Effective Leadership Tips For A Virtual Workforce
The gradual decentralization of the workplace has increased the amount of employees and companies who are conducting their business operations virtually. Modern technologies provide companies with an opportunity to reduce costs, offer greater flexibility to its employees and/or build an organization that is more responsive to changes in the business environment.
These benefits have been overwhelming for many businesses that have made the choice to allow individual employees, teams or even entire departments to make the shift to a virtual work environment. While there are many perks to this move, there are significant obstacles to keep in mind, the largest being the leadership challenges.
Below are strategies to help leadership to manage the challenges that can arise within a team that is geographically located in various cities, states or possibly even countries.
Recognize the differences
For experienced managers and company leaders, it can sometimes be difficult to realize the necessity for change. When making the shift from a traditional, centralized office building to a virtual environment, previously accepted leadership techniques may need to be tweaked. Leaders have to learn new skills like listening more deeply, communicating more clearly and interpreting more mindfully. With little face-to-face contact, it can be difficult to detect how engaged an employee is or what is being left unsaid in an email. For virtual leaders, the first step to success is recognizing that these differences exist.
Create a structured environment
Virtual work environments are accompanied by a shift in company ideals. With more emphasis on results and less on social interaction, there is an increased level of responsibility and accountability for every employee. Leaders need to outline expectations clearly and follow up on them more regularly. Check-ins and team meetings should be scheduled more frequently than in traditional office spaces to ensure that all employees are staying on track and on top of their assignments.
Provide employees with adequate tools
Your company may no longer occupy a physical office space, but leadership is still responsible for making sure that the employees have the tools to thrive in their positions. Ensure that they have the proper technologies, secure work environments and minimal distractions. This may mean providing employees with laptops, video chat capabilities or access to virtual office software programs, such as Sococo. Being equipped with these tools, the employee is given company support, which promotes hard work, elevated engagement and motivation.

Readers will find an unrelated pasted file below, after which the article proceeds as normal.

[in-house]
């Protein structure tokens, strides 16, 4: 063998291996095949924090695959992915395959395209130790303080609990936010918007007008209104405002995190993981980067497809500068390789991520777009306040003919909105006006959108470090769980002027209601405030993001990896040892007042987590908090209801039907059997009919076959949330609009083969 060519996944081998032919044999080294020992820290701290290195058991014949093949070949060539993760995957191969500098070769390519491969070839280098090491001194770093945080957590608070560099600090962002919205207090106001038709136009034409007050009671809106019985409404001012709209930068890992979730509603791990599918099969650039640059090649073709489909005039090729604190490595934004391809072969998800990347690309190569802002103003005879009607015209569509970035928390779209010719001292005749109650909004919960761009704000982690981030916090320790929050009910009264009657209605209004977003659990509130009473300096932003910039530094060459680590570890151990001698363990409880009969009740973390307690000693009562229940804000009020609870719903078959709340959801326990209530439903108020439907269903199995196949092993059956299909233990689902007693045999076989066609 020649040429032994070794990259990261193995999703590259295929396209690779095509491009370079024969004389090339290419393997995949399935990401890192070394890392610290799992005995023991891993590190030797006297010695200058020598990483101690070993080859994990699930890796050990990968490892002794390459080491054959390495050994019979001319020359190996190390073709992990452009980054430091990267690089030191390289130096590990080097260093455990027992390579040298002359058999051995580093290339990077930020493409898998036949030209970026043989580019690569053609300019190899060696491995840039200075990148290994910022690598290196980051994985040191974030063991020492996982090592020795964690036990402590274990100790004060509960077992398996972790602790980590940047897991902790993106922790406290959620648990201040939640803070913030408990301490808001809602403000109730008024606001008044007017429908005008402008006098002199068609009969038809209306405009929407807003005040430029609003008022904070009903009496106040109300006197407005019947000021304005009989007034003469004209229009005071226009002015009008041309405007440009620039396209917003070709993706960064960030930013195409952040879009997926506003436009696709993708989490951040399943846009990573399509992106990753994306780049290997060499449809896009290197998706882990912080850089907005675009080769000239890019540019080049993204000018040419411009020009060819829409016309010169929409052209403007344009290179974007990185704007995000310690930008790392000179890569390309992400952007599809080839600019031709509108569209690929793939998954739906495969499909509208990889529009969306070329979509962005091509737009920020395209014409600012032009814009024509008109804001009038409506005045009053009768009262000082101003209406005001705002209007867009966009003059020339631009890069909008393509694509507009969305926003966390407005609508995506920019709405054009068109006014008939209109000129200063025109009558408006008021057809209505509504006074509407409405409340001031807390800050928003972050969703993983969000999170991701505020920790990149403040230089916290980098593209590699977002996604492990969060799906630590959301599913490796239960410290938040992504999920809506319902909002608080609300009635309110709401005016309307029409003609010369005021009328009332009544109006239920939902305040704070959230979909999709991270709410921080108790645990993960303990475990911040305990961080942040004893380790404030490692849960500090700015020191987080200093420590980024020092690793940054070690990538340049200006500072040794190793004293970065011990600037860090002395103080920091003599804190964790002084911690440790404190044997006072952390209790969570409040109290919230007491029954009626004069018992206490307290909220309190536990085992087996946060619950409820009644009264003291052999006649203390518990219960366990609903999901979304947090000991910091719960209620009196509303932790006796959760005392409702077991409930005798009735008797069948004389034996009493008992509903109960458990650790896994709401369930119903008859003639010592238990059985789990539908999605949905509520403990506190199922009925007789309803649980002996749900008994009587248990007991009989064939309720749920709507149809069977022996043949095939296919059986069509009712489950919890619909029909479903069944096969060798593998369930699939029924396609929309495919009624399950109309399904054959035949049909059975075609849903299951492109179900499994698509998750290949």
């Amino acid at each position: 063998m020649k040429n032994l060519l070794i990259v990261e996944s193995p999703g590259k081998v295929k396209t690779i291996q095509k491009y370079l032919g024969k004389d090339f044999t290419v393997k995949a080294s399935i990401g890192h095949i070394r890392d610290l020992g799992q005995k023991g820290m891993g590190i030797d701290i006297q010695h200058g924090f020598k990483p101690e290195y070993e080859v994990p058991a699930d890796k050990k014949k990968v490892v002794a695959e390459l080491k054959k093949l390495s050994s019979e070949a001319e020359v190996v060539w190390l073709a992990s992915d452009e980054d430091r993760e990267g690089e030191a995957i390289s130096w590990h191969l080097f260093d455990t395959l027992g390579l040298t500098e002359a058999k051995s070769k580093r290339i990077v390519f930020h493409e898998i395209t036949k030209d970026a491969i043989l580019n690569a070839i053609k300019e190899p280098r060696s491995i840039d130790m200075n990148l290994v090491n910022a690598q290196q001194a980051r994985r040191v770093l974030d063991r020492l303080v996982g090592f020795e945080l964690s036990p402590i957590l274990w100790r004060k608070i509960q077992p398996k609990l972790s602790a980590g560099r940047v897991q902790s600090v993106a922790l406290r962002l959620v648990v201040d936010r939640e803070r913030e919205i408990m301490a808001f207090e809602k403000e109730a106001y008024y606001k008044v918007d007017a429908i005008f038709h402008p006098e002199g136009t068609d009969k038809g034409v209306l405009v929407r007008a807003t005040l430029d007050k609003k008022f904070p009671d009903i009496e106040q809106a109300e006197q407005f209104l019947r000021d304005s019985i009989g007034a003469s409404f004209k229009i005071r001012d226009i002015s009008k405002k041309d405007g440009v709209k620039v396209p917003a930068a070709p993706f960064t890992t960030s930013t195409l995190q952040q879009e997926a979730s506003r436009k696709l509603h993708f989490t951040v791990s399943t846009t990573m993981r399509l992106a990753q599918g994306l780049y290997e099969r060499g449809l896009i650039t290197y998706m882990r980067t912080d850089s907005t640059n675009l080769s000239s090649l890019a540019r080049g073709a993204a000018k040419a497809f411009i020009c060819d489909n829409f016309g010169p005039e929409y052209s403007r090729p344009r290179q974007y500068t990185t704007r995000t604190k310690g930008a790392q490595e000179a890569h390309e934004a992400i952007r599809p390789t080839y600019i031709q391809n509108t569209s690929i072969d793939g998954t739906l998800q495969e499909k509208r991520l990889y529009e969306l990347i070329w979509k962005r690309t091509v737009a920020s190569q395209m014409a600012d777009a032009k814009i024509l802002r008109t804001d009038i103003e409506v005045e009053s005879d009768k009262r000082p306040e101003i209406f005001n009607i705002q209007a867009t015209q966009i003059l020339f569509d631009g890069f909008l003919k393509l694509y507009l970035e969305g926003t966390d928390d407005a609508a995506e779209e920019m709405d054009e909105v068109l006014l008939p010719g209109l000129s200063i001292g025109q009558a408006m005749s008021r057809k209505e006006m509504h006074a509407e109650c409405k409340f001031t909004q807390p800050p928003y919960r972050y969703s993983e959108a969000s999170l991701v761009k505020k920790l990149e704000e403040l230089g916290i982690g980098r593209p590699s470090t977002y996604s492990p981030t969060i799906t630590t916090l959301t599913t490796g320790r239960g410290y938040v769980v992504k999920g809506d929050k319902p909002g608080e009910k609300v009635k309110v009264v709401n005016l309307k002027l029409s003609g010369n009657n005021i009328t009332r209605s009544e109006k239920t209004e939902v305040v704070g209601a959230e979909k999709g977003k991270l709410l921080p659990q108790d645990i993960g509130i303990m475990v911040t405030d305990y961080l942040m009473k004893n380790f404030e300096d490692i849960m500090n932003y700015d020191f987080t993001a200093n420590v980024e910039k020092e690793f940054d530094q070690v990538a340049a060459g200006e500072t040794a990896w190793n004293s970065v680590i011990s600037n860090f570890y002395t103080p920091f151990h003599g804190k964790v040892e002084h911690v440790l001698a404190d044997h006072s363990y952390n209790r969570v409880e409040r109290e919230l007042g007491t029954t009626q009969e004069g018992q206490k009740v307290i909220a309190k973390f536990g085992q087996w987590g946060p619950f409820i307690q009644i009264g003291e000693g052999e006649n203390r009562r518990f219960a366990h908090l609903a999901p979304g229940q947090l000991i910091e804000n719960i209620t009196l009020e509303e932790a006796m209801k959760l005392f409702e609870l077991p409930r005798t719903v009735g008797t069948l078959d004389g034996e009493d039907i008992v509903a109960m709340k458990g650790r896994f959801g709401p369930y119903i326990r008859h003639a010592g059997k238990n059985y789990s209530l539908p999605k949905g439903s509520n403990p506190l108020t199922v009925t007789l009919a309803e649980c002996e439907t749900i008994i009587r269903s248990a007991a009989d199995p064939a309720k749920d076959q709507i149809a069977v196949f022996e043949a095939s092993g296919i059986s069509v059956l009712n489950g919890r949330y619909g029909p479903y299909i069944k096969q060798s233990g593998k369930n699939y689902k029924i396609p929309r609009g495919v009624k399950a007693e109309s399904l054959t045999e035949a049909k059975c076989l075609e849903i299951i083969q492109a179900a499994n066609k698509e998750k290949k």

In a traditional work environment, employees are able to communicate with each other constantly, whether it is a short walk to a colleague’s office, a phone call or a conversation over lunch. The connection, while it may be more organic, is something that can be easily lost in a virtual office. Leadership needs to recognize this risk and leverage the array of communication technologies that are essential to recreating these informal interactions. Instant messaging, wikis and webinars are all tools that can be utilized by leadership to promote the communication of thoughts or ideas from employees.
Promote a work-life balance
For businesses, the rapid development of communication technologies has meant that their employees can be reached at every moment of every day. Physical offices make it easier for employees to leave work at the office, but virtual workspaces blur this line. When an employee works from home, using their own computer and personal phone, the same technologies that create efficiency and engagement can swallow employees alive. Leadership must make a point to encourage employees to disconnect from their technologies after the structured workday has ended. Working hours should be clearly defined and checked up on during regular meetings to ensure that individual employees are not overworking themselves and heading towards a burnout.
The age of the laptop, smartphone and communication technologies such as Wi-Fi and Skype have allowed companies to expand into new ideas of a work environment. Although not all work can be performed virtually, a wide variety of knowledge-based tasks can be sent to workers off-site, presenting organizations with new and exciting methods to get their work done. When spearheaded by strong leaders, a virtual workforce can be a source of true benefits, including flexibility, lower costs and increased productivity. The modern version of the workforce is expanding to more and more businesses each year and soon, mastering the art of virtual workforce management will be a major topic in the business world.
Deanna Ayres is the SEM Strategist and Community Outreach Supervisor at The Marketing Zen Group & Sococo. She loves to come up with new content strategies for and with her team and believes that connecting on a personal level is vital to success. Growing up in Europe has allowed her a unique insight into cultural differences in business & marketing. In her spare time she is a photographer, hobby cook with a love for coffee, gamer and geek.